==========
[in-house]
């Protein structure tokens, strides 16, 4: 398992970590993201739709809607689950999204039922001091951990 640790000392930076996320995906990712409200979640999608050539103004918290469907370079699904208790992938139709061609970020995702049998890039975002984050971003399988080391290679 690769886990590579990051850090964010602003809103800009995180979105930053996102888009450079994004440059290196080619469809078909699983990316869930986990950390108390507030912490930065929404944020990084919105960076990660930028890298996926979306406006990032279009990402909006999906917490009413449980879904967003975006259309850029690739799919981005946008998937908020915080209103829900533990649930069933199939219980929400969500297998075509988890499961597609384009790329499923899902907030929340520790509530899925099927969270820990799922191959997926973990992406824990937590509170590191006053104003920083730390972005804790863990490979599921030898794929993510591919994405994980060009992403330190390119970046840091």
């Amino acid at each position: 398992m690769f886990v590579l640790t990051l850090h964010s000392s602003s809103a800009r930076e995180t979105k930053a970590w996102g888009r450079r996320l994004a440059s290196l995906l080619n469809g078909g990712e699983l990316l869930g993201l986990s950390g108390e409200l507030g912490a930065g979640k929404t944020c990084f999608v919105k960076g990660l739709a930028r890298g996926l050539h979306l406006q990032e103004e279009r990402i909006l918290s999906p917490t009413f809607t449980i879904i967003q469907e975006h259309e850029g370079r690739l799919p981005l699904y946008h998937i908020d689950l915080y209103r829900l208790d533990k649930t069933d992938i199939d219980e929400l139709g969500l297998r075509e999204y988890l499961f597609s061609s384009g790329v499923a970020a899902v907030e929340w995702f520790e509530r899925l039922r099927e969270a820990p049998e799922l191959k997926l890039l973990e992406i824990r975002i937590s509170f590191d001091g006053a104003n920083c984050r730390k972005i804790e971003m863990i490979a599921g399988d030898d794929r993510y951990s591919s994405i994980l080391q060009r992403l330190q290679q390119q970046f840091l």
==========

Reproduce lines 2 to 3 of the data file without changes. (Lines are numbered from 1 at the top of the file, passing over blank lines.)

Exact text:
């Protein structure tokens, strides 16, 4: 398992970590993201739709809607689950999204039922001091951990 640790000392930076996320995906990712409200979640999608050539103004918290469907370079699904208790992938139709061609970020995702049998890039975002984050971003399988080391290679 690769886990590579990051850090964010602003809103800009995180979105930053996102888009450079994004440059290196080619469809078909699983990316869930986990950390108390507030912490930065929404944020990084919105960076990660930028890298996926979306406006990032279009990402909006999906917490009413449980879904967003975006259309850029690739799919981005946008998937908020915080209103829900533990649930069933199939219980929400969500297998075509988890499961597609384009790329499923899902907030929340520790509530899925099927969270820990799922191959997926973990992406824990937590509170590191006053104003920083730390972005804790863990490979599921030898794929993510591919994405994980060009992403330190390119970046840091």
């Amino acid at each position: 398992m690769f886990v590579l640790t990051l850090h964010s000392s602003s809103a800009r930076e995180t979105k930053a970590w996102g888009r450079r996320l994004a440059s290196l995906l080619n469809g078909g990712e699983l990316l869930g993201l986990s950390g108390e409200l507030g912490a930065g979640k929404t944020c990084f999608v919105k960076g990660l739709a930028r890298g996926l050539h979306l406006q990032e103004e279009r990402i909006l918290s999906p917490t009413f809607t449980i879904i967003q469907e975006h259309e850029g370079r690739l799919p981005l699904y946008h998937i908020d689950l915080y209103r829900l208790d533990k649930t069933d992938i199939d219980e929400l139709g969500l297998r075509e999204y988890l499961f597609s061609s384009g790329v499923a970020a899902v907030e929340w995702f520790e509530r899925l039922r099927e969270a820990p049998e799922l191959k997926l890039l973990e992406i824990r975002i937590s509170f590191d001091g006053a104003n920083c984050r730390k972005i804790e971003m863990i490979a599921g399988d030898d794929r993510y951990s591919s994405i994980l080391q060009r992403l330190q290679q390119q970046f840091l």